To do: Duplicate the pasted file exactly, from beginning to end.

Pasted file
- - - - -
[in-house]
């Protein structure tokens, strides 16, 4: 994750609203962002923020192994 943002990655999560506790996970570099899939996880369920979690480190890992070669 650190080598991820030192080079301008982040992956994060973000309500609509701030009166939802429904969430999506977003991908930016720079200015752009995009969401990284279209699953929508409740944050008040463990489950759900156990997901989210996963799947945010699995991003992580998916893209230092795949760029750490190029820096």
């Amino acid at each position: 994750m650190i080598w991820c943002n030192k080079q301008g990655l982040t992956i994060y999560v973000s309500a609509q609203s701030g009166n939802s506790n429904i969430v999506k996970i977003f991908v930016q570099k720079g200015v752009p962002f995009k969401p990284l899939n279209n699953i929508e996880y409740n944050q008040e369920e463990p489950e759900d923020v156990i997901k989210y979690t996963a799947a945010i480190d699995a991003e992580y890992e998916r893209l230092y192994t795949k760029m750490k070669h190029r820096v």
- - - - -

[in-house]
């Protein structure tokens, strides 16, 4: 994750609203962002923020192994 943002990655999560506790996970570099899939996880369920979690480190890992070669 650190080598991820030192080079301008982040992956994060973000309500609509701030009166939802429904969430999506977003991908930016720079200015752009995009969401990284279209699953929508409740944050008040463990489950759900156990997901989210996963799947945010699995991003992580998916893209230092795949760029750490190029820096």
């Amino acid at each position: 994750m650190i080598w991820c943002n030192k080079q301008g990655l982040t992956i994060y999560v973000s309500a609509q609203s701030g009166n939802s506790n429904i969430v999506k996970i977003f991908v930016q570099k720079g200015v752009p962002f995009k969401p990284l899939n279209n699953i929508e996880y409740n944050q008040e369920e463990p489950e759900d923020v156990i997901k989210y979690t996963a799947a945010i480190d699995a991003e992580y890992e998916r893209l230092y192994t795949k760029m750490k070669h190029r820096v």